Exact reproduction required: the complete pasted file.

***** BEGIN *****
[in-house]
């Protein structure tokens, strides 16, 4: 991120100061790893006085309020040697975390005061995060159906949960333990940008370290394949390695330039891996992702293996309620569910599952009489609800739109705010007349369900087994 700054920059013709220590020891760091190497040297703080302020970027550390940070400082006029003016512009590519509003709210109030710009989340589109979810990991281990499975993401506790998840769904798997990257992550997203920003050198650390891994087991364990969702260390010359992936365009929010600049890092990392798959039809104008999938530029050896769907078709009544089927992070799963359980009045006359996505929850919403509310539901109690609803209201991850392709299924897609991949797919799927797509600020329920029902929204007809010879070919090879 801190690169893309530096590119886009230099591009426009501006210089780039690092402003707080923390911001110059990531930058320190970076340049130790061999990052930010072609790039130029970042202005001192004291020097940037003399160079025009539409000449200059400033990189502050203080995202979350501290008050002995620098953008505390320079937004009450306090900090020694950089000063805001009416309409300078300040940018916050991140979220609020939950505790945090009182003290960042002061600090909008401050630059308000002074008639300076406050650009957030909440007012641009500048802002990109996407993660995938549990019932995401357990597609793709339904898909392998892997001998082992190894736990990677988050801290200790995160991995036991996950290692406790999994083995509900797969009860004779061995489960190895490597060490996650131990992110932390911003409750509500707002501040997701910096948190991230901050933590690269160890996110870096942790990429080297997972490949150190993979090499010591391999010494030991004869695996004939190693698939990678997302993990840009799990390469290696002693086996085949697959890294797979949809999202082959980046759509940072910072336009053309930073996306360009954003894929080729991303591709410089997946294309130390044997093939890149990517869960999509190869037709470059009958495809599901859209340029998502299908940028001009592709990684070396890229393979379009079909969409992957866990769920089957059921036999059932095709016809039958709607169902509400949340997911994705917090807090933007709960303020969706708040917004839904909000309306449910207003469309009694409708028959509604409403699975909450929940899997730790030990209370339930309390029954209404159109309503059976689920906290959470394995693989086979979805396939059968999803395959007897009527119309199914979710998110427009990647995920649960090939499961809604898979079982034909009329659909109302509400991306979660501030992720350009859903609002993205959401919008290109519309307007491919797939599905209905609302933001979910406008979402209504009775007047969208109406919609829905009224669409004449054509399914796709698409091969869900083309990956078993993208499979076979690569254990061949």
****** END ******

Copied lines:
[in-house]
């Protein structure tokens, strides 16, 4: 991120100061790893006085309020040697975390005061995060159906949960333990940008370290394949390695330039891996992702293996309620569910599952009489609800739109705010007349369900087994 700054920059013709220590020891760091190497040297703080302020970027550390940070400082006029003016512009590519509003709210109030710009989340589109979810990991281990499975993401506790998840769904798997990257992550997203920003050198650390891994087991364990969702260390010359992936365009929010600049890092990392798959039809104008999938530029050896769907078709009544089927992070799963359980009045006359996505929850919403509310539901109690609803209201991850392709299924897609991949797919799927797509600020329920029902929204007809010879070919090879 801190690169893309530096590119886009230099591009426009501006210089780039690092402003707080923390911001110059990531930058320190970076340049130790061999990052930010072609790039130029970042202005001192004291020097940037003399160079025009539409000449200059400033990189502050203080995202979350501290008050002995620098953008505390320079937004009450306090900090020694950089000063805001009416309409300078300040940018916050991140979220609020939950505790945090009182003290960042002061600090909008401050630059308000002074008639300076406050650009957030909440007012641009500048802002990109996407993660995938549990019932995401357990597609793709339904898909392998892997001998082992190894736990990677988050801290200790995160991995036991996950290692406790999994083995509900797969009860004779061995489960190895490597060490996650131990992110932390911003409750509500707002501040997701910096948190991230901050933590690269160890996110870096942790990429080297997972490949150190993979090499010591391999010494030991004869695996004939190693698939990678997302993990840009799990390469290696002693086996085949697959890294797979949809999202082959980046759509940072910072336009053309930073996306360009954003894929080729991303591709410089997946294309130390044997093939890149990517869960999509190869037709470059009958495809599901859209340029998502299908940028001009592709990684070396890229393979379009079909969409992957866990769920089957059921036999059932095709016809039958709607169902509400949340997911994705917090807090933007709960303020969706708040917004839904909000309306449910207003469309009694409708028959509604409403699975909450929940899997730790030990209370339930309390029954209404159109309503059976689920906290959470394995693989086979979805396939059968999803395959007897009527119309199914979710998110427009990647995920649960090939499961809604898979079982034909009329659909109302509400991306979660501030992720350009859903609002993205959401919008290109519309307007491919797939599905209905609302933001979910406008979402209504009775007047969208109406919609829905009224669409004449054509399914796709698409091969869900083309990956078993993208499979076979690569254990061949």